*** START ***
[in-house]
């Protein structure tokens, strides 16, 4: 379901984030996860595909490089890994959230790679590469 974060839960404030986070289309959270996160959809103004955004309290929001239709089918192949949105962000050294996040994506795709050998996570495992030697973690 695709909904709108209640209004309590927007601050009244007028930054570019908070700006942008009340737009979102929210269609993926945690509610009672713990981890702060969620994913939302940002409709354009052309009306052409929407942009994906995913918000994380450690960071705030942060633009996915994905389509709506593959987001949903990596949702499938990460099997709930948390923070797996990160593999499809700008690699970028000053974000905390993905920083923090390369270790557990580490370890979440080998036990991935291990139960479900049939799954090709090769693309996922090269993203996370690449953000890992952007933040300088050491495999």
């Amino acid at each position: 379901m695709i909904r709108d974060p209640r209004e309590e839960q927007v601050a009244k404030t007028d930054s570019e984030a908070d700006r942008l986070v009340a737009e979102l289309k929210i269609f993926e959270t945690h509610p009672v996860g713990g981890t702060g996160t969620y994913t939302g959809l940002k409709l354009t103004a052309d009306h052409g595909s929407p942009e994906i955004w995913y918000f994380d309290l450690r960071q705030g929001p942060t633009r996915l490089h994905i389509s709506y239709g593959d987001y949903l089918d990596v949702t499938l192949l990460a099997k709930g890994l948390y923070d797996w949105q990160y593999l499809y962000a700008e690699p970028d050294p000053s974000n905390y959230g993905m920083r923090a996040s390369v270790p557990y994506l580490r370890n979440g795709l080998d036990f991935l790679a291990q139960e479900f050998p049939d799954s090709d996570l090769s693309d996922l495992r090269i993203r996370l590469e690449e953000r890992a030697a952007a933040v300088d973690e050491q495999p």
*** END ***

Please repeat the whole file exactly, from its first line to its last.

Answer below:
[in-house]
């Protein structure tokens, strides 16, 4: 379901984030996860595909490089890994959230790679590469 974060839960404030986070289309959270996160959809103004955004309290929001239709089918192949949105962000050294996040994506795709050998996570495992030697973690 695709909904709108209640209004309590927007601050009244007028930054570019908070700006942008009340737009979102929210269609993926945690509610009672713990981890702060969620994913939302940002409709354009052309009306052409929407942009994906995913918000994380450690960071705030942060633009996915994905389509709506593959987001949903990596949702499938990460099997709930948390923070797996990160593999499809700008690699970028000053974000905390993905920083923090390369270790557990580490370890979440080998036990991935291990139960479900049939799954090709090769693309996922090269993203996370690449953000890992952007933040300088050491495999």
């Amino acid at each position: 379901m695709i909904r709108d974060p209640r209004e309590e839960q927007v601050a009244k404030t007028d930054s570019e984030a908070d700006r942008l986070v009340a737009e979102l289309k929210i269609f993926e959270t945690h509610p009672v996860g713990g981890t702060g996160t969620y994913t939302g959809l940002k409709l354009t103004a052309d009306h052409g595909s929407p942009e994906i955004w995913y918000f994380d309290l450690r960071q705030g929001p942060t633009r996915l490089h994905i389509s709506y239709g593959d987001y949903l089918d990596v949702t499938l192949l990460a099997k709930g890994l948390y923070d797996w949105q990160y593999l499809y962000a700008e690699p970028d050294p000053s974000n905390y959230g993905m920083r923090a996040s390369v270790p557990y994506l580490r370890n979440g795709l080998d036990f991935l790679a291990q139960e479900f050998p049939d799954s090709d996570l090769s693309d996922l495992r090269i993203r996370l590469e690449e953000r890992a030697a952007a933040v300088d973690e050491q495999p």